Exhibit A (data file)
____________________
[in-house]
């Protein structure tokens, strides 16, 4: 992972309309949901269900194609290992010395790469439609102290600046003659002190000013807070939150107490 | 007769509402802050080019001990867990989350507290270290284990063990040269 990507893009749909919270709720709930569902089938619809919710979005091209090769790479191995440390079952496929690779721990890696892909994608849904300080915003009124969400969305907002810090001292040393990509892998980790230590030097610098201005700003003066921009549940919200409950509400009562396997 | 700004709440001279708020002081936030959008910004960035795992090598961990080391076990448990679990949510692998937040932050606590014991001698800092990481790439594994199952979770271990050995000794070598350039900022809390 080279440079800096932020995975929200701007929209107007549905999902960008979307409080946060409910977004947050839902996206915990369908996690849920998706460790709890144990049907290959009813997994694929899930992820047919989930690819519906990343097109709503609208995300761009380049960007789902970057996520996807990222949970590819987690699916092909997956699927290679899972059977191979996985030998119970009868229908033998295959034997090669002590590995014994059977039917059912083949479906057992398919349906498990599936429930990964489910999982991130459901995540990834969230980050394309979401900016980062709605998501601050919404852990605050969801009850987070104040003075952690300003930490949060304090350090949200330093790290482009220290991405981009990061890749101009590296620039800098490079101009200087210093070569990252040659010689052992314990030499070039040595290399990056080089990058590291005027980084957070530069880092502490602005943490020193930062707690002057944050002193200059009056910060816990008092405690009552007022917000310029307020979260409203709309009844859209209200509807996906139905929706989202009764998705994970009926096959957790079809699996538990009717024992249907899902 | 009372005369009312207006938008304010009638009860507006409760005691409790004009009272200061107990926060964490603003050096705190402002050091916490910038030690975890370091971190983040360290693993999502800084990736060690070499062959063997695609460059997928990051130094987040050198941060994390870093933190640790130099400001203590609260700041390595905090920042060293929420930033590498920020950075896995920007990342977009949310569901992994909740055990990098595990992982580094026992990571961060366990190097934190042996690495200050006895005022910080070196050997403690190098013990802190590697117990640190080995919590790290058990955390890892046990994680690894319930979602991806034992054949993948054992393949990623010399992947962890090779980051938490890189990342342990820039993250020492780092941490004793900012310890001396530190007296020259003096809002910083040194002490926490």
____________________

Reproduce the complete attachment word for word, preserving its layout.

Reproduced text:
[in-house]
């Protein structure tokens, strides 16, 4: 992972309309949901269900194609290992010395790469439609102290600046003659002190000013807070939150107490 | 007769509402802050080019001990867990989350507290270290284990063990040269 990507893009749909919270709720709930569902089938619809919710979005091209090769790479191995440390079952496929690779721990890696892909994608849904300080915003009124969400969305907002810090001292040393990509892998980790230590030097610098201005700003003066921009549940919200409950509400009562396997 | 700004709440001279708020002081936030959008910004960035795992090598961990080391076990448990679990949510692998937040932050606590014991001698800092990481790439594994199952979770271990050995000794070598350039900022809390 080279440079800096932020995975929200701007929209107007549905999902960008979307409080946060409910977004947050839902996206915990369908996690849920998706460790709890144990049907290959009813997994694929899930992820047919989930690819519906990343097109709503609208995300761009380049960007789902970057996520996807990222949970590819987690699916092909997956699927290679899972059977191979996985030998119970009868229908033998295959034997090669002590590995014994059977039917059912083949479906057992398919349906498990599936429930990964489910999982991130459901995540990834969230980050394309979401900016980062709605998501601050919404852990605050969801009850987070104040003075952690300003930490949060304090350090949200330093790290482009220290991405981009990061890749101009590296620039800098490079101009200087210093070569990252040659010689052992314990030499070039040595290399990056080089990058590291005027980084957070530069880092502490602005943490020193930062707690002057944050002193200059009056910060816990008092405690009552007022917000310029307020979260409203709309009844859209209200509807996906139905929706989202009764998705994970009926096959957790079809699996538990009717024992249907899902 | 009372005369009312207006938008304010009638009860507006409760005691409790004009009272200061107990926060964490603003050096705190402002050091916490910038030690975890370091971190983040360290693993999502800084990736060690070499062959063997695609460059997928990051130094987040050198941060994390870093933190640790130099400001203590609260700041390595905090920042060293929420930033590498920020950075896995920007990342977009949310569901992994909740055990990098595990992982580094026992990571961060366990190097934190042996690495200050006895005022910080070196050997403690190098013990802190590697117990640190080995919590790290058990955390890892046990994680690894319930979602991806034992054949993948054992393949990623010399992947962890090779980051938490890189990342342990820039993250020492780092941490004793900012310890001396530190007296020259003096809002910083040194002490926490």